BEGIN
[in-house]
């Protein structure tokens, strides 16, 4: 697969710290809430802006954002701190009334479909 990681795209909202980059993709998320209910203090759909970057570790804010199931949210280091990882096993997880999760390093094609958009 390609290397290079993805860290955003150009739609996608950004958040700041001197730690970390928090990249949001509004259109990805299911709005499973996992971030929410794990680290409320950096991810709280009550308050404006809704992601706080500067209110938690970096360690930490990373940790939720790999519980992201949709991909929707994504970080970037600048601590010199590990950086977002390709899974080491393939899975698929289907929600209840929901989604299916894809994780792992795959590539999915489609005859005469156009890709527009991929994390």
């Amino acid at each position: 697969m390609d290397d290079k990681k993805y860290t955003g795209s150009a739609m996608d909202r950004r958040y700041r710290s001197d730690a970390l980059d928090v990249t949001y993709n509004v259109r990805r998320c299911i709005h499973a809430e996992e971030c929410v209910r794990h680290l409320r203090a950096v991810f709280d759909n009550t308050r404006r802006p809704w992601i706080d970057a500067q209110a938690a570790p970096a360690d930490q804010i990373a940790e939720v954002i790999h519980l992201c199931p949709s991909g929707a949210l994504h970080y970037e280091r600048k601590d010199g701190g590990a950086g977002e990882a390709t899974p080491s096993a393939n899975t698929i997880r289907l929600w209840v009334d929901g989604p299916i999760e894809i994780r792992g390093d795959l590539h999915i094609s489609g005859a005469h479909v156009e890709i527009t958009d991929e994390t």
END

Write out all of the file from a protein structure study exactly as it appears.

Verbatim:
[in-house]
């Protein structure tokens, strides 16, 4: 697969710290809430802006954002701190009334479909 990681795209909202980059993709998320209910203090759909970057570790804010199931949210280091990882096993997880999760390093094609958009 390609290397290079993805860290955003150009739609996608950004958040700041001197730690970390928090990249949001509004259109990805299911709005499973996992971030929410794990680290409320950096991810709280009550308050404006809704992601706080500067209110938690970096360690930490990373940790939720790999519980992201949709991909929707994504970080970037600048601590010199590990950086977002390709899974080491393939899975698929289907929600209840929901989604299916894809994780792992795959590539999915489609005859005469156009890709527009991929994390």
């Amino acid at each position: 697969m390609d290397d290079k990681k993805y860290t955003g795209s150009a739609m996608d909202r950004r958040y700041r710290s001197d730690a970390l980059d928090v990249t949001y993709n509004v259109r990805r998320c299911i709005h499973a809430e996992e971030c929410v209910r794990h680290l409320r203090a950096v991810f709280d759909n009550t308050r404006r802006p809704w992601i706080d970057a500067q209110a938690a570790p970096a360690d930490q804010i990373a940790e939720v954002i790999h519980l992201c199931p949709s991909g929707a949210l994504h970080y970037e280091r600048k601590d010199g701190g590990a950086g977002e990882a390709t899974p080491s096993a393939n899975t698929i997880r289907l929600w209840v009334d929901g989604p299916i999760e894809i994780r792992g390093d795959l590539h999915i094609s489609g005859a005469h479909v156009e890709i527009t958009d991929e994390t």